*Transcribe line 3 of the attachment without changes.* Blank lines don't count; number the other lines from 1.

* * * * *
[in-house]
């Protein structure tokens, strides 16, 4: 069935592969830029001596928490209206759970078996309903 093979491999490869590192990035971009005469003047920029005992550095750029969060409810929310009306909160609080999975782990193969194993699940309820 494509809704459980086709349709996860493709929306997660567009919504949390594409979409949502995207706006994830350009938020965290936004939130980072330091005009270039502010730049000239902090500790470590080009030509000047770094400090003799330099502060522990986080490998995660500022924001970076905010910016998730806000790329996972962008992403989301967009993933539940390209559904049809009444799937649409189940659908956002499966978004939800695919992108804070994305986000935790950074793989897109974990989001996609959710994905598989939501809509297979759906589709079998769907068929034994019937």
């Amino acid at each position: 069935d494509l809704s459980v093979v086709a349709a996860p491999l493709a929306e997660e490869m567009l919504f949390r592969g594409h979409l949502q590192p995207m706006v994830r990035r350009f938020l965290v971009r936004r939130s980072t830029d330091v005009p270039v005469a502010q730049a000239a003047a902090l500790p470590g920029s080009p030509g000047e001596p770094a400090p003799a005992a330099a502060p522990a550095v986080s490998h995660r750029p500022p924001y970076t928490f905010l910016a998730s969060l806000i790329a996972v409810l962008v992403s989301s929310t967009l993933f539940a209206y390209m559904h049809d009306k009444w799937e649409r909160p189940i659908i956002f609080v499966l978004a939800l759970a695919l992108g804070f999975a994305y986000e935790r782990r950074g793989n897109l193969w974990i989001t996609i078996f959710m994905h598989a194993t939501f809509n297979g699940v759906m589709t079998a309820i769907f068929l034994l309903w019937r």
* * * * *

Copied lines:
């Amino acid at each position: 069935d494509l809704s459980v093979v086709a349709a996860p491999l493709a929306e997660e490869m567009l919504f949390r592969g594409h979409l949502q590192p995207m706006v994830r990035r350009f938020l965290v971009r936004r939130s980072t830029d330091v005009p270039v005469a502010q730049a000239a003047a902090l500790p470590g920029s080009p030509g000047e001596p770094a400090p003799a005992a330099a502060p522990a550095v986080s490998h995660r750029p500022p924001y970076t928490f905010l910016a998730s969060l806000i790329a996972v409810l962008v992403s989301s929310t967009l993933f539940a209206y390209m559904h049809d009306k009444w799937e649409r909160p189940i659908i956002f609080v499966l978004a939800l759970a695919l992108g804070f999975a994305y986000e935790r782990r950074g793989n897109l193969w974990i989001t996609i078996f959710m994905h598989a194993t939501f809509n297979g699940v759906m589709t079998a309820i769907f068929l034994l309903w019937r």